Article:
When I was twenty, I imagined I was all grown up and ready to plan the rest of my life. Even if I had had a clue about what I would want for the rest of my life, planning wasn’t my strong suit…and still isn’t. I met a boy who made me laugh, who could sing like Paul McCartney, and who was a Democrat. I married him while we were both children, he was 21 going on 15. I was young and dumb but far more responsible.
I parlayed his CalVet loan into a modest house in a diverse neighborhood that consisted mostly of older people who had built the homes they lived in. The house we bought had been built by the uncle of the next door neighbor. Decades later, when my present husband remodeled the kitchen, we found scrawled inside the wall, “Lois begain(sic) his house 1940”.
And so, we were able to guess that the two Chinaberry trees in the front yard had probably been planted before the end of World War II.
Over the last forty-seven years, husbands have come and gone, but year after year these stoic trees added to their girth as they sheltered my yard and house from the relentless afternoon sun. Their lavender blossoms carpeted my driveway in spring and sent my allergies into high gear. Their arching branches provided a safe refuge for cats, raccoons, and opossums escaping marauding dogs and coyotes. Birds of a feather flocked together in the cool canopy of lacy leaves. And each fall I cursed them as they covered the lawn in leaves, and then sticks and berries. All trees are messy but these took mess to new heights.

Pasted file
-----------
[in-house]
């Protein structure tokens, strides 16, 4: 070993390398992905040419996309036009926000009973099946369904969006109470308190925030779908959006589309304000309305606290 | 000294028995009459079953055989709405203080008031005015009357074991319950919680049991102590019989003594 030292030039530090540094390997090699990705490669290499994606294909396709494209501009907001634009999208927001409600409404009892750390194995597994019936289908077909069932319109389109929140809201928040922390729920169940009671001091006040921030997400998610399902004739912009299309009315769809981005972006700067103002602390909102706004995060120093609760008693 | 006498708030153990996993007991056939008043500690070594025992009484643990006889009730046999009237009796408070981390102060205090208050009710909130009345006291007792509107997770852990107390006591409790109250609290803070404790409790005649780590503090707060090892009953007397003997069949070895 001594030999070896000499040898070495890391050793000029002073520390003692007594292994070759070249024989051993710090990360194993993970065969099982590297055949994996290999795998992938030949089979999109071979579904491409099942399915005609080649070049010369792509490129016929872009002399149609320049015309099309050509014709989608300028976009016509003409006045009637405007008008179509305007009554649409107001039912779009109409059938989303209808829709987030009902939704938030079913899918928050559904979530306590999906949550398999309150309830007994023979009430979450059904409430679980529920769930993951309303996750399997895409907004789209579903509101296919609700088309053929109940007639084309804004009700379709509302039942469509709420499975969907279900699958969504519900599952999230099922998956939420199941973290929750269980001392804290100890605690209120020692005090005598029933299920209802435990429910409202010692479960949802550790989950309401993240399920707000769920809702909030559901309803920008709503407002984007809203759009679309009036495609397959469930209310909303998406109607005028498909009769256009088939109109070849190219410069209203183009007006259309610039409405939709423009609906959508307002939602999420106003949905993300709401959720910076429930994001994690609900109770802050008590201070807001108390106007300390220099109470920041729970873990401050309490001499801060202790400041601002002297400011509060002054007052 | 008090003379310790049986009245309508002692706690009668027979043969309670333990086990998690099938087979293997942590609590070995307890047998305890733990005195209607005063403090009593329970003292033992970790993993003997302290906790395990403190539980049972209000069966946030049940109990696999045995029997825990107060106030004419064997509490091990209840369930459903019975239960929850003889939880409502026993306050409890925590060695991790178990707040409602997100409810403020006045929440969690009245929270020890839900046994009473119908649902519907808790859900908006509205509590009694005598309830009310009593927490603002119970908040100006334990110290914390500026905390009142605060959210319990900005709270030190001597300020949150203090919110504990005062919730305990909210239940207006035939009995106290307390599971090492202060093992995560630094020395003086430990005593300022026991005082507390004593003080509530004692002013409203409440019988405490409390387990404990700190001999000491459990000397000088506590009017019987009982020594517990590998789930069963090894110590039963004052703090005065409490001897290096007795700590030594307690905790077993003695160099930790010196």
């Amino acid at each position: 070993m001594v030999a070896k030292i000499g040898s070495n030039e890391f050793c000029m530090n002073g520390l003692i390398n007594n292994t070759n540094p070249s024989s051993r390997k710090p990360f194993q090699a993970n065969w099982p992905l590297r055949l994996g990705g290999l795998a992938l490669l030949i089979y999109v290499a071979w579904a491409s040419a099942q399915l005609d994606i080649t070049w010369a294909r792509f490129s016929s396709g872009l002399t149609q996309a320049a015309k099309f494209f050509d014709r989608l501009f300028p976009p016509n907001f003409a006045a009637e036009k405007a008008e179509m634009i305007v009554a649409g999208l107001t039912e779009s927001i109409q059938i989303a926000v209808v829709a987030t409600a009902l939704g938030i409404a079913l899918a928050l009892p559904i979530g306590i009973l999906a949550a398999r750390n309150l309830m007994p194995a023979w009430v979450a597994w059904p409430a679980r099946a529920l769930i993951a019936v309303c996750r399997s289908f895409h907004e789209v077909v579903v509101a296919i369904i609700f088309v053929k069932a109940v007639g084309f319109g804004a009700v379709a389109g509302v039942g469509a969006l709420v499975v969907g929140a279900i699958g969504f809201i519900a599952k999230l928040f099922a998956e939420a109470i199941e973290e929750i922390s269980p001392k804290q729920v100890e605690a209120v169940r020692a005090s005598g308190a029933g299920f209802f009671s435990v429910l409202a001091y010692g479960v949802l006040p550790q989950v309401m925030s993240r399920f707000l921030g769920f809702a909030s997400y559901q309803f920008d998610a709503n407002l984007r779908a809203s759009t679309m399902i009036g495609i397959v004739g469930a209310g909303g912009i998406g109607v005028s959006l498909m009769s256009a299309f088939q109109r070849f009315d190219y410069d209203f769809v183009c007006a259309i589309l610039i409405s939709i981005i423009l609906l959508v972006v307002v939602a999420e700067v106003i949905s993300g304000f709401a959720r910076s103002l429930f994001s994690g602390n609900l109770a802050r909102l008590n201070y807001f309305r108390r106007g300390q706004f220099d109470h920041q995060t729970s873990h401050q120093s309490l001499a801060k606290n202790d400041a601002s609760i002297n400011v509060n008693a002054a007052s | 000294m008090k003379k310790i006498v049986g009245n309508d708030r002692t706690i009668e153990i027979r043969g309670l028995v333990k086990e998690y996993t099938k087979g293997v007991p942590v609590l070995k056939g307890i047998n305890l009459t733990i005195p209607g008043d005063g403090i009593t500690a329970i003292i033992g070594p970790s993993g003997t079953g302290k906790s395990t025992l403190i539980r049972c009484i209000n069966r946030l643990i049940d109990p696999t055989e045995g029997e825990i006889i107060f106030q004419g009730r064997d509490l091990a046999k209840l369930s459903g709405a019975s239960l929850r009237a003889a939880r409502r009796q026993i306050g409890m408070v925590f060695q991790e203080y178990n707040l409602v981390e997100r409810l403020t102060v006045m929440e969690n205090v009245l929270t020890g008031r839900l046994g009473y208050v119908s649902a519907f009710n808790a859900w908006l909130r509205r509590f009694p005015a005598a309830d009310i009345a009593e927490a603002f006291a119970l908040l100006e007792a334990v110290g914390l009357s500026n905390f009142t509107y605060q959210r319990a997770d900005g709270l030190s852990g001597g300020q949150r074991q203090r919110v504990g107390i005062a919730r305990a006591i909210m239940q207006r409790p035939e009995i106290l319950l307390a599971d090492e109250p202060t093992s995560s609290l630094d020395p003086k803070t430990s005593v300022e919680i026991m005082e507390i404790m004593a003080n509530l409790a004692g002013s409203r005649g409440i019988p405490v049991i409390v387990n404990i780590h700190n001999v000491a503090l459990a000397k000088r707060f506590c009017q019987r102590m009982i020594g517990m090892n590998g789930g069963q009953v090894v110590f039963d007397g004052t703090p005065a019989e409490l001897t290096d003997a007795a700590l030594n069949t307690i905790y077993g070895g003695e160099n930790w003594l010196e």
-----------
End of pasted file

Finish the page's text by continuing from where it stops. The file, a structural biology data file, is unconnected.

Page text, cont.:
My mom, always the practical one, advised me, year after year to take them out before they damaged the house and each year I would have them trimmed instead, loath to give up the glorious shade they provided.
BUT, a few days ago I noticed a faint whiff of sewage coming from the kitchen septic tank. Thinking the filter had gotten clogged, Mike went out and drained the tank and cleaned it thoroughly. But then he noticed that there was standing water where there should not be standing water. Excavation revealed that the leach pit was full and there was standing water in the leach line. A bit of online research revealed that this particular tree was not only invasive above ground but they were also an anathema to underground plumbing.
Making the decision to remove my eighty-year old trees felt like deciding to put down a beloved pet. Mike and I were both sick to our stomach with dread, but eventually came to the understanding that we had no choice.
Tomorrow the tree cutters will come to remove the stumps and we will begin the adjustment that follows every change in life. Everything we know is ephemeral but trees always seem symbolic of permanence, especially when their presence has been a part of one’s life from brash youth to maturity.
So, to Lois, who begain his house in 1940, I say thank you for your foresight…but next time please pick trees with less invasive root systems.